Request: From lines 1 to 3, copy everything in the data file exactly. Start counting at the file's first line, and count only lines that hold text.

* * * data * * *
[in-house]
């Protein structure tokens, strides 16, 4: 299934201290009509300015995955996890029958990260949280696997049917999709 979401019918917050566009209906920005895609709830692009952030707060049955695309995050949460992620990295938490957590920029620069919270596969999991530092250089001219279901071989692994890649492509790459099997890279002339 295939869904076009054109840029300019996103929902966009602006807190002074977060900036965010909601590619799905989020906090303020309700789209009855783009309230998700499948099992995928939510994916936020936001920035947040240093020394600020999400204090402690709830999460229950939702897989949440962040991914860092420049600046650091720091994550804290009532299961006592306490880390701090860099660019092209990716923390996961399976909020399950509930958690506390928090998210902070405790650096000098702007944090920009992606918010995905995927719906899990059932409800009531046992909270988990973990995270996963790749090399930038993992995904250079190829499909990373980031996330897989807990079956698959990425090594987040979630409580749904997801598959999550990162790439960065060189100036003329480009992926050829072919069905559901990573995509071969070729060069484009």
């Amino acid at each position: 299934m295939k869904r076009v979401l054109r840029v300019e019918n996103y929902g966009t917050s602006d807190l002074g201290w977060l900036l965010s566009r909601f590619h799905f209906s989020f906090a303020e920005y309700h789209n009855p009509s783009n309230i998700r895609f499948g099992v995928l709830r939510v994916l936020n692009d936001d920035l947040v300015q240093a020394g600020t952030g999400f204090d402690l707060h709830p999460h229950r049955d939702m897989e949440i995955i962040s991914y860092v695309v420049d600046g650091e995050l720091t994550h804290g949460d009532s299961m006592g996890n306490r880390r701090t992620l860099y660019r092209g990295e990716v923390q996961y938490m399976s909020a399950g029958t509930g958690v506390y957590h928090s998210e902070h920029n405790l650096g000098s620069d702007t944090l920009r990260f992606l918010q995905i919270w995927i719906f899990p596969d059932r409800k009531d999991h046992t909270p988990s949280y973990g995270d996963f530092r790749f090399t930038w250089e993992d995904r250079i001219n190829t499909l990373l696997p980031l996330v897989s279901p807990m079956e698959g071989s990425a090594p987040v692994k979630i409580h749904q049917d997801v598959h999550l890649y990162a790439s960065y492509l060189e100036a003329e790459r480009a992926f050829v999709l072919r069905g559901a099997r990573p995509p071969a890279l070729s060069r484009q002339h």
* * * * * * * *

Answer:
[in-house]
């Protein structure tokens, strides 16, 4: 299934201290009509300015995955996890029958990260949280696997049917999709 979401019918917050566009209906920005895609709830692009952030707060049955695309995050949460992620990295938490957590920029620069919270596969999991530092250089001219279901071989692994890649492509790459099997890279002339 295939869904076009054109840029300019996103929902966009602006807190002074977060900036965010909601590619799905989020906090303020309700789209009855783009309230998700499948099992995928939510994916936020936001920035947040240093020394600020999400204090402690709830999460229950939702897989949440962040991914860092420049600046650091720091994550804290009532299961006592306490880390701090860099660019092209990716923390996961399976909020399950509930958690506390928090998210902070405790650096000098702007944090920009992606918010995905995927719906899990059932409800009531046992909270988990973990995270996963790749090399930038993992995904250079190829499909990373980031996330897989807990079956698959990425090594987040979630409580749904997801598959999550990162790439960065060189100036003329480009992926050829072919069905559901990573995509071969070729060069484009």
């Amino acid at each position: 299934m295939k869904r076009v979401l054109r840029v300019e019918n996103y929902g966009t917050s602006d807190l002074g201290w977060l900036l965010s566009r909601f590619h799905f209906s989020f906090a303020e920005y309700h789209n009855p009509s783009n309230i998700r895609f499948g099992v995928l709830r939510v994916l936020n692009d936001d920035l947040v300015q240093a020394g600020t952030g999400f204090d402690l707060h709830p999460h229950r049955d939702m897989e949440i995955i962040s991914y860092v695309v420049d600046g650091e995050l720091t994550h804290g949460d009532s299961m006592g996890n306490r880390r701090t992620l860099y660019r092209g990295e990716v923390q996961y938490m399976s909020a399950g029958t509930g958690v506390y957590h928090s998210e902070h920029n405790l650096g000098s620069d702007t944090l920009r990260f992606l918010q995905i919270w995927i719906f899990p596969d059932r409800k009531d999991h046992t909270p988990s949280y973990g995270d996963f530092r790749f090399t930038w250089e993992d995904r250079i001219n190829t499909l990373l696997p980031l996330v897989s279901p807990m079956e698959g071989s990425a090594p987040v692994k979630i409580h749904q049917d997801v598959h999550l890649y990162a790439s960065y492509l060189e100036a003329e790459r480009a992926f050829v999709l072919r069905g559901a099997r990573p995509p071969a890279l070729s060069r484009q002339h």